A disadvantage of a fixed-ratio system is that towards the lock positions, more effort is needed by the driver.
This is because the angle of the steering arms reduces their effective length, and that reduces the leverage on the wheels.
To overcome this, many rack-and-pinion systems use variable ratio steering. The ratio is made variable by changing the shape of the teeth on the rack, between the centre and the outer edges of the rack.
Then, as the steering moves away from the straight-ahead position, the ratio, and therefore, the mechanical advantage, increases progressively.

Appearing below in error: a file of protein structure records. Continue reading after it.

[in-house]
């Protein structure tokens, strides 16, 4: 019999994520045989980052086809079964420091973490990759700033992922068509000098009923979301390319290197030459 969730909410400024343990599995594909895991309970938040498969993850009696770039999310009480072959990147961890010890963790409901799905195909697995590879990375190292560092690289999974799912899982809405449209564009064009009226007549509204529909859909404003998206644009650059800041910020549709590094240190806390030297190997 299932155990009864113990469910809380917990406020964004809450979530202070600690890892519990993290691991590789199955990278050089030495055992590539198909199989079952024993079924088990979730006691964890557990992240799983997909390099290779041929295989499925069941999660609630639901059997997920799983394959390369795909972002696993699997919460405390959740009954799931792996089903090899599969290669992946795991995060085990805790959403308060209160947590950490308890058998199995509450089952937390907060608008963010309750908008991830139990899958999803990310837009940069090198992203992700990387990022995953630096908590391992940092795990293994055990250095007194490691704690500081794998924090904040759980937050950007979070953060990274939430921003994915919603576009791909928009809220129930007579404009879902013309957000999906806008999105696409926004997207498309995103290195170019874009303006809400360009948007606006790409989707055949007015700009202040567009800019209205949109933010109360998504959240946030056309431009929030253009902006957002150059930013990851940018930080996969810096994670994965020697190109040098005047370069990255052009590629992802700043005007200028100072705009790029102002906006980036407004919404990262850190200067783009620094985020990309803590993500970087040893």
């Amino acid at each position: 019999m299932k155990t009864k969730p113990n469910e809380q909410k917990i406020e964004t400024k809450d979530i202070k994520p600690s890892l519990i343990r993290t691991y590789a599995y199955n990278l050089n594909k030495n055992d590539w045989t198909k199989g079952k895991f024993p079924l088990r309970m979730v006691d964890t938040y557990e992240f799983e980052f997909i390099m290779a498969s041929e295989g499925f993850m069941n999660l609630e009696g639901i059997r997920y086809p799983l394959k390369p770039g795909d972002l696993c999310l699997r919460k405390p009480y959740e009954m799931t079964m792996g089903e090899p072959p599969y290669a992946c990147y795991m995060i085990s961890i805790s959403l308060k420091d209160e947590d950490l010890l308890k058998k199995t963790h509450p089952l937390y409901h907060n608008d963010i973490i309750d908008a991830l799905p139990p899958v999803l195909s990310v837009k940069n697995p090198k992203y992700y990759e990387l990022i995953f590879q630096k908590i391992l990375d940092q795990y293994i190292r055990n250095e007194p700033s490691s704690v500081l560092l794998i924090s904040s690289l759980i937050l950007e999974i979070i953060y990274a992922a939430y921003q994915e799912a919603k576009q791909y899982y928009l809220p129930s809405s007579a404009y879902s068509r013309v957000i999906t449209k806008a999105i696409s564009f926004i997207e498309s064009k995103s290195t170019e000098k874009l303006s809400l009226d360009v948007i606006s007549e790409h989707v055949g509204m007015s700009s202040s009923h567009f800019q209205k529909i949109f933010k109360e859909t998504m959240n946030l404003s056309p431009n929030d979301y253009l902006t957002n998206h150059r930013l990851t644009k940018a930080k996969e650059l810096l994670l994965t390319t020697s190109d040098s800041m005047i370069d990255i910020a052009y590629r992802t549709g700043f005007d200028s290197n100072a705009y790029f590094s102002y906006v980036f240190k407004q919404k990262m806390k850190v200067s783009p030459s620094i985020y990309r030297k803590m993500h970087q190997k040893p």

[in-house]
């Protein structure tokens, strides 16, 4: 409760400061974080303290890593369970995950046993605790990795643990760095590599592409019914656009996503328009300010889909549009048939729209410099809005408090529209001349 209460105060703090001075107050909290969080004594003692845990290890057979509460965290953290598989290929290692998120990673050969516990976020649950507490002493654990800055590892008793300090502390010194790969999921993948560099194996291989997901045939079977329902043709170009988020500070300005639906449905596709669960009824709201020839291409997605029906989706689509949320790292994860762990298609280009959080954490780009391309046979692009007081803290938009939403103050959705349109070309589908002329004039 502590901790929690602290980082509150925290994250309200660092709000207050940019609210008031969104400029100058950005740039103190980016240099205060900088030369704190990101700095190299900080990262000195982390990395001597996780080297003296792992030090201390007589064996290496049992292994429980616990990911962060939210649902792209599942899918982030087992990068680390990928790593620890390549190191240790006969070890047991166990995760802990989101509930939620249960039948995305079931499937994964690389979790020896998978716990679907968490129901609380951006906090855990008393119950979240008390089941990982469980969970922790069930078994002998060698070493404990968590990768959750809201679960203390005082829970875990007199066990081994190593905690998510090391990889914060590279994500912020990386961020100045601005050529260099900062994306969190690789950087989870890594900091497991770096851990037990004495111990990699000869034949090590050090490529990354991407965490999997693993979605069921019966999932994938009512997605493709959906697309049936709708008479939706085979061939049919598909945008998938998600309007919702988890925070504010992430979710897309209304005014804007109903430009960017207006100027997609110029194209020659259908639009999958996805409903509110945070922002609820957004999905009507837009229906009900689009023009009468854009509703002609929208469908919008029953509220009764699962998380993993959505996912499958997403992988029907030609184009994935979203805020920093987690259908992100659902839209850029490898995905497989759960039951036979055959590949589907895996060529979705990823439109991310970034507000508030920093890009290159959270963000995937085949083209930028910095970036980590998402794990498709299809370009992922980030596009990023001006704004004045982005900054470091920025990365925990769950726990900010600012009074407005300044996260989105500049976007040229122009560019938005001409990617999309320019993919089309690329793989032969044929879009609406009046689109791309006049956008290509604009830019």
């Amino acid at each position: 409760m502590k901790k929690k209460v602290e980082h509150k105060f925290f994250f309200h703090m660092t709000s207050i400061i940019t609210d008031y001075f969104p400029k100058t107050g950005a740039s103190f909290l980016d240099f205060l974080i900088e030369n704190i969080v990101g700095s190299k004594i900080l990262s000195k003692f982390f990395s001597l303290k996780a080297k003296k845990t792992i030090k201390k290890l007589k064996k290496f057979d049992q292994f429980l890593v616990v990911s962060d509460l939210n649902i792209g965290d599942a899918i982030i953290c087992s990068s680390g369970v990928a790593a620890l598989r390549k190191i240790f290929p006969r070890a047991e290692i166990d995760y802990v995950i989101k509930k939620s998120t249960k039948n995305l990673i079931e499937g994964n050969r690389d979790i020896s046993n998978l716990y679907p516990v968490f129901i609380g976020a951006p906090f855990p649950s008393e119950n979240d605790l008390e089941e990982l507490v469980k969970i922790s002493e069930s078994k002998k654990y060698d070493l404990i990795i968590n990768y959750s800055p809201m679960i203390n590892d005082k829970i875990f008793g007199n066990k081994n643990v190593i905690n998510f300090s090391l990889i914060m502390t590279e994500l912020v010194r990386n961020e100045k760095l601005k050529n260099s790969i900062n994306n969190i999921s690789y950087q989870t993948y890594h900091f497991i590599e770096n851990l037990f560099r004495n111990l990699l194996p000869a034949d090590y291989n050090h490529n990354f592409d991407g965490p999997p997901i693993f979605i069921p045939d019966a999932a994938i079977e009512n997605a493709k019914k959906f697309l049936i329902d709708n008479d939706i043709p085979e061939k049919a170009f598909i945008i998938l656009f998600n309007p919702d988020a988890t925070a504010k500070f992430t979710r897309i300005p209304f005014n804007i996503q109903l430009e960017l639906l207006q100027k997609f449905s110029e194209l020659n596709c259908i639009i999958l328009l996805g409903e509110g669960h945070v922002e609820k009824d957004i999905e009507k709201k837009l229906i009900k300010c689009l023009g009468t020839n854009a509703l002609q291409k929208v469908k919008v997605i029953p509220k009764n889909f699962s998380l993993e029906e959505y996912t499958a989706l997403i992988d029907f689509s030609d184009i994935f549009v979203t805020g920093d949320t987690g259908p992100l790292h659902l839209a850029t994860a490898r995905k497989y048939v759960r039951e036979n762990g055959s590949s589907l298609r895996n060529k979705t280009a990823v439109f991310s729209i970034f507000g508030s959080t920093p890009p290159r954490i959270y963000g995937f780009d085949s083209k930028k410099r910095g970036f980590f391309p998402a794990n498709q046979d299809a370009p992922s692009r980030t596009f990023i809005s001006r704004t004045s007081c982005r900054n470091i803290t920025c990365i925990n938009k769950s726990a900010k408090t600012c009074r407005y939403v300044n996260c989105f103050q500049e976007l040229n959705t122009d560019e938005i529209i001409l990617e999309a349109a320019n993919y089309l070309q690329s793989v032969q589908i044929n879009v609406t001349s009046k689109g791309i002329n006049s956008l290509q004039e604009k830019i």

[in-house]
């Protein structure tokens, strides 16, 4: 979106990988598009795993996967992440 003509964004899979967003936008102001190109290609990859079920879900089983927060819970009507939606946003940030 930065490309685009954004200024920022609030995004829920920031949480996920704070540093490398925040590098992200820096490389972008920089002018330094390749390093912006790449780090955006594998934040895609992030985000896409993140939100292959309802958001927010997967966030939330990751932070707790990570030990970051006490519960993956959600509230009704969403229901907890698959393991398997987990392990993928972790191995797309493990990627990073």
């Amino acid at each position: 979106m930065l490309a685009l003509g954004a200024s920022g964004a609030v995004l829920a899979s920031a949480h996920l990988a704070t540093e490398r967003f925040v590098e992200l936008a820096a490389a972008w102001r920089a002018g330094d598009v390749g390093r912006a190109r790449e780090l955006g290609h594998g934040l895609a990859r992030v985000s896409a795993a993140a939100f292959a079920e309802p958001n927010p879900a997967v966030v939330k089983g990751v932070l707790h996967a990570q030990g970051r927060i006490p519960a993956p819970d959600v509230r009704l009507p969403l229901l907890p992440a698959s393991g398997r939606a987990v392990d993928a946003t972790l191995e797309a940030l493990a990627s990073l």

As the pinion turns, and moves on the rack, the gear contact point between the pinion, and the teeth on the rack, changes. This change in tooth contact changes the effective diameter of the pinion.
Then, for the same amount of steering wheel rotation, the rack moves a shorter distance near the ends of the rack than near the centre. Effort needed to turn the wheels stays approximately the same through the whole range of movement.